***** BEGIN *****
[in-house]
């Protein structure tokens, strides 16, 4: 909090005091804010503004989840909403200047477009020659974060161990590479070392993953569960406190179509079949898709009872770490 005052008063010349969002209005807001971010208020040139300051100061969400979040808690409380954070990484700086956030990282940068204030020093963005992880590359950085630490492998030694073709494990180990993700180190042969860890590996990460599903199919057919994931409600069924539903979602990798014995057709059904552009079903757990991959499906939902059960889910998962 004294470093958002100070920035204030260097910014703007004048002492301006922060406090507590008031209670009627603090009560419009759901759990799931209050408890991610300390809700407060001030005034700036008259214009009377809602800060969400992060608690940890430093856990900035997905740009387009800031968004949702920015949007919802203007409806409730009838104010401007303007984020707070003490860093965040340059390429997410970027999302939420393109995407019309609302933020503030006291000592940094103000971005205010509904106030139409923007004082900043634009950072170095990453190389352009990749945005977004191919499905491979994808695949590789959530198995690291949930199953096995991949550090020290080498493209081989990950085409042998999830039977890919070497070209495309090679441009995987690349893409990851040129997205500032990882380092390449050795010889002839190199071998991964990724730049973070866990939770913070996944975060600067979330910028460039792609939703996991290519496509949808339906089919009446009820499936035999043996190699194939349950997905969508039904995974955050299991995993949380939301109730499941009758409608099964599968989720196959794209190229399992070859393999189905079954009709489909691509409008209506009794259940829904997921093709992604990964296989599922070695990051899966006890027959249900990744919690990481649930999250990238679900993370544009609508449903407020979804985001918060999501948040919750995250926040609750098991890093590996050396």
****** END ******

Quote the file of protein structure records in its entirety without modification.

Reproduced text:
[in-house]
């Protein structure tokens, strides 16, 4: 909090005091804010503004989840909403200047477009020659974060161990590479070392993953569960406190179509079949898709009872770490 005052008063010349969002209005807001971010208020040139300051100061969400979040808690409380954070990484700086956030990282940068204030020093963005992880590359950085630490492998030694073709494990180990993700180190042969860890590996990460599903199919057919994931409600069924539903979602990798014995057709059904552009079903757990991959499906939902059960889910998962 004294470093958002100070920035204030260097910014703007004048002492301006922060406090507590008031209670009627603090009560419009759901759990799931209050408890991610300390809700407060001030005034700036008259214009009377809602800060969400992060608690940890430093856990900035997905740009387009800031968004949702920015949007919802203007409806409730009838104010401007303007984020707070003490860093965040340059390429997410970027999302939420393109995407019309609302933020503030006291000592940094103000971005205010509904106030139409923007004082900043634009950072170095990453190389352009990749945005977004191919499905491979994808695949590789959530198995690291949930199953096995991949550090020290080498493209081989990950085409042998999830039977890919070497070209495309090679441009995987690349893409990851040129997205500032990882380092390449050795010889002839190199071998991964990724730049973070866990939770913070996944975060600067979330910028460039792609939703996991290519496509949808339906089919009446009820499936035999043996190699194939349950997905969508039904995974955050299991995993949380939301109730499941009758409608099964599968989720196959794209190229399992070859393999189905079954009709489909691509409008209506009794259940829904997921093709992604990964296989599922070695990051899966006890027959249900990744919690990481649930999250990238679900993370544009609508449903407020979804985001918060999501948040919750995250926040609750098991890093590996050396």